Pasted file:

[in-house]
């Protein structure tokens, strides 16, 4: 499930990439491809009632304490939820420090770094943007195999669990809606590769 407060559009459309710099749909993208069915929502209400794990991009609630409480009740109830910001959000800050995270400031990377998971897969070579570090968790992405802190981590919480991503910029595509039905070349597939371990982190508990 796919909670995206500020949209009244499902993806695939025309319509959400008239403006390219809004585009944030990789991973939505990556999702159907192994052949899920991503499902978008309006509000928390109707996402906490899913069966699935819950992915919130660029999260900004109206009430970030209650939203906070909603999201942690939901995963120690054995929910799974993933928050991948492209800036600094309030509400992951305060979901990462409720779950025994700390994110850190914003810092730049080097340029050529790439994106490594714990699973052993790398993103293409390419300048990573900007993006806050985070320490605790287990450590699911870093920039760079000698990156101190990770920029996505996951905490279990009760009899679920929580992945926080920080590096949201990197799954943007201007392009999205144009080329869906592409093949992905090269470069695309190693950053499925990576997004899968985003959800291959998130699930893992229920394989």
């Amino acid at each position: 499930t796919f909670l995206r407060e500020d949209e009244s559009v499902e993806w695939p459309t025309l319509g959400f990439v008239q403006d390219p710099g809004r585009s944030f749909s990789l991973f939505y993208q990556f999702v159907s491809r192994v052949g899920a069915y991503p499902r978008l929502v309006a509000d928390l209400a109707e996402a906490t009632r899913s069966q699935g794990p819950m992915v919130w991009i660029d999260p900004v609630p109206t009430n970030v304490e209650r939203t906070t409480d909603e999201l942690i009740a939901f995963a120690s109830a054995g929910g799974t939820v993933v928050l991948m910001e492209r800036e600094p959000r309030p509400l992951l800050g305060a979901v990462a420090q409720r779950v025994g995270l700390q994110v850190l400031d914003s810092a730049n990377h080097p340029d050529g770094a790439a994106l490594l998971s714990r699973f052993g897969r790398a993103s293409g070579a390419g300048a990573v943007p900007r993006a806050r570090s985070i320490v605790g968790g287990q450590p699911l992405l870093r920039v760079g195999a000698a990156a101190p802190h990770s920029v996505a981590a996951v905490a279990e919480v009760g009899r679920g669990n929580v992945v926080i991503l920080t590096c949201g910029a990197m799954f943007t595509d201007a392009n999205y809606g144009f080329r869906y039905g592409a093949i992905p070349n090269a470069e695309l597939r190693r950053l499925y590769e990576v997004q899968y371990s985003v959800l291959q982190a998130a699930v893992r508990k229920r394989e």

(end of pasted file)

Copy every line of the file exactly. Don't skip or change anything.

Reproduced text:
[in-house]
């Protein structure tokens, strides 16, 4: 499930990439491809009632304490939820420090770094943007195999669990809606590769 407060559009459309710099749909993208069915929502209400794990991009609630409480009740109830910001959000800050995270400031990377998971897969070579570090968790992405802190981590919480991503910029595509039905070349597939371990982190508990 796919909670995206500020949209009244499902993806695939025309319509959400008239403006390219809004585009944030990789991973939505990556999702159907192994052949899920991503499902978008309006509000928390109707996402906490899913069966699935819950992915919130660029999260900004109206009430970030209650939203906070909603999201942690939901995963120690054995929910799974993933928050991948492209800036600094309030509400992951305060979901990462409720779950025994700390994110850190914003810092730049080097340029050529790439994106490594714990699973052993790398993103293409390419300048990573900007993006806050985070320490605790287990450590699911870093920039760079000698990156101190990770920029996505996951905490279990009760009899679920929580992945926080920080590096949201990197799954943007201007392009999205144009080329869906592409093949992905090269470069695309190693950053499925990576997004899968985003959800291959998130699930893992229920394989």
């Amino acid at each position: 499930t796919f909670l995206r407060e500020d949209e009244s559009v499902e993806w695939p459309t025309l319509g959400f990439v008239q403006d390219p710099g809004r585009s944030f749909s990789l991973f939505y993208q990556f999702v159907s491809r192994v052949g899920a069915y991503p499902r978008l929502v309006a509000d928390l209400a109707e996402a906490t009632r899913s069966q699935g794990p819950m992915v919130w991009i660029d999260p900004v609630p109206t009430n970030v304490e209650r939203t906070t409480d909603e999201l942690i009740a939901f995963a120690s109830a054995g929910g799974t939820v993933v928050l991948m910001e492209r800036e600094p959000r309030p509400l992951l800050g305060a979901v990462a420090q409720r779950v025994g995270l700390q994110v850190l400031d914003s810092a730049n990377h080097p340029d050529g770094a790439a994106l490594l998971s714990r699973f052993g897969r790398a993103s293409g070579a390419g300048a990573v943007p900007r993006a806050r570090s985070i320490v605790g968790g287990q450590p699911l992405l870093r920039v760079g195999a000698a990156a101190p802190h990770s920029v996505a981590a996951v905490a279990e919480v009760g009899r679920g669990n929580v992945v926080i991503l920080t590096c949201g910029a990197m799954f943007t595509d201007a392009n999205y809606g144009f080329r869906y039905g592409a093949i992905p070349n090269a470069e695309l597939r190693r950053l499925y590769e990576v997004q899968y371990s985003v959800l291959q982190a998130a699930v893992r508990k229920r394989e």